As a young woman, what successes and challenges have you experienced related to STEM education? What have you learned from your experiences?
Helena: I participated in a robotics club when I was young. I remember the coach of the club encouraging only the boys to do the actual building and programming of the robot and the girls to make the posters for the club. I was so disappointed by this, I joined the club so eager to learn how to work on robots! I knew I had to devise a way to be able to work on the robots with the boys and change this unsaid rule of the girls not being able to work on them. My other friend and I, who were the only two girls in the club, figured out that if we continuously spent a little more time with the boys working on the robot, we eventually were able to spend all of our time working on it because it became the norm to have us there. We even became the captains for some of the competitions and represented our entire club. This prepared me for many experiences later on in life. For example, a couple of years ago, I took a year off from high school, to spend some time at a tech incubator in New York City. At this incubator, I was not only one of only three girls, but I was also the youngest, with most of my peers being over thirty years old. It was intimidating at first, I was worried I would be seen differently, but I quickly realized that past experiences, like the one I had with being in robotics club, helped me be more confident and believe in myself.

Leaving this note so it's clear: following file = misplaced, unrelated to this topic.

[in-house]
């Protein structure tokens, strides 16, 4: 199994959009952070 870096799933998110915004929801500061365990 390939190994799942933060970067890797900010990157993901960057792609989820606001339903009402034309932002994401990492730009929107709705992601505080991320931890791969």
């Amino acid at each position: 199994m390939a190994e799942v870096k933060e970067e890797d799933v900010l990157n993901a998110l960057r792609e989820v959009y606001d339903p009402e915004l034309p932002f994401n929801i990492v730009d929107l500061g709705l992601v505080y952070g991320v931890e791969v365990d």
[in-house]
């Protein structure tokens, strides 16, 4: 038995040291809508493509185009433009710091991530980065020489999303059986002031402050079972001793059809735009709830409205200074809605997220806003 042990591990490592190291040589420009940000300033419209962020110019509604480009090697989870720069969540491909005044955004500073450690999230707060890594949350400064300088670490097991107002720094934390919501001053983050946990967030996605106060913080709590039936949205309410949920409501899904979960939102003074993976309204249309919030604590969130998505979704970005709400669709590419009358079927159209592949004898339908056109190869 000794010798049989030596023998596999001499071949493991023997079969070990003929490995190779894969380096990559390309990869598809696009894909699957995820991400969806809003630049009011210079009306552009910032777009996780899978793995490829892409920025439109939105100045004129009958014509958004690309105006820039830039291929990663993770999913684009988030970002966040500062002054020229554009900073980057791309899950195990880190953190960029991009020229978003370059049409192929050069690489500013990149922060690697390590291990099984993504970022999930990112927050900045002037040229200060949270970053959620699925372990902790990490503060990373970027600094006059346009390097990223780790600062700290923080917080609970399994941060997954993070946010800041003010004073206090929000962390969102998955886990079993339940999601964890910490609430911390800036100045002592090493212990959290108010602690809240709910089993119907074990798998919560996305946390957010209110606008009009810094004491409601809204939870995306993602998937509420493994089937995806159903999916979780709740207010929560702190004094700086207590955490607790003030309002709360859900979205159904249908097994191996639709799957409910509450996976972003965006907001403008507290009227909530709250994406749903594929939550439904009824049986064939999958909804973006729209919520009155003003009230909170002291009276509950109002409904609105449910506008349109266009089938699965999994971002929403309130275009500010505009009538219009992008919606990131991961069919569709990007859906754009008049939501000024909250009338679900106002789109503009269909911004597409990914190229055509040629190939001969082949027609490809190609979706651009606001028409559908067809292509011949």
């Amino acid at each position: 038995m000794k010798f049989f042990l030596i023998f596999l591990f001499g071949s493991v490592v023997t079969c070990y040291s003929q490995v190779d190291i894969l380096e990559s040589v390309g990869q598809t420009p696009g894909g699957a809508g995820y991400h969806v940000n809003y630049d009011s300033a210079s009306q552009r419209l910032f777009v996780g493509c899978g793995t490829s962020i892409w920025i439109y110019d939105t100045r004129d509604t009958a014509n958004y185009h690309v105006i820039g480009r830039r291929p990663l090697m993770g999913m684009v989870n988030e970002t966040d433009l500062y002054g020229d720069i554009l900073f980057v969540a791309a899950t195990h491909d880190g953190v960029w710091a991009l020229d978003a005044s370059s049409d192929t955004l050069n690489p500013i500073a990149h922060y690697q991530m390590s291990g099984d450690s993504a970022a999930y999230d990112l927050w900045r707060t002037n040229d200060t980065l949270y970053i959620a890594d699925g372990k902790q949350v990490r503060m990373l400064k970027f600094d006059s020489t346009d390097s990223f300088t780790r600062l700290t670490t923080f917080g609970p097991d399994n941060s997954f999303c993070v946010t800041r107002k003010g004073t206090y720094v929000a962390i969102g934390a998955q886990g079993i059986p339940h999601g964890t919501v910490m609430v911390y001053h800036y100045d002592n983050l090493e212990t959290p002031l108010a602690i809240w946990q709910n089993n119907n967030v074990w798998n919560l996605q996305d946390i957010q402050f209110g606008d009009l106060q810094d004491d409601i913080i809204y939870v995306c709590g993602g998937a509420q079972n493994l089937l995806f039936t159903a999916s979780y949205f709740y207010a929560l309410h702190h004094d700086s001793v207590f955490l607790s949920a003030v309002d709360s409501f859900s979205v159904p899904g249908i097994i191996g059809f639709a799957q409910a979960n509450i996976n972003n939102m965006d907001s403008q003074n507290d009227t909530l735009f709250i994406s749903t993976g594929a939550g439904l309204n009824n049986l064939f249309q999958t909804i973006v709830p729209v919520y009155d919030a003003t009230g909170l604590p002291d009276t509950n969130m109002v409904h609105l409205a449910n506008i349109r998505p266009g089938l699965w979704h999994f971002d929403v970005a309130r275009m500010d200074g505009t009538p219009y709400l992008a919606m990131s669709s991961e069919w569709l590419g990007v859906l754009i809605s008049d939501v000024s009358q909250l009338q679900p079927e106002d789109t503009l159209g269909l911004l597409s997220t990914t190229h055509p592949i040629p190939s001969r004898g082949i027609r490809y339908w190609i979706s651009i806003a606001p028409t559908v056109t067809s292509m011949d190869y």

What inspired you to write the book, Lanie Learns to Code?
Helena: I was inspired to write the book, during my time volunteering to teach coding at Mount Auburn Elementary School. It was here that I realised that I wanted to find a way to help show kids how they can bring coding into their everyday lives, and what they’re passionate about. Whether it’s a sport a kid loves or a problem they see that needs to be fixed in their local community, coding can help with that and that’s what I really wanted to show through this book.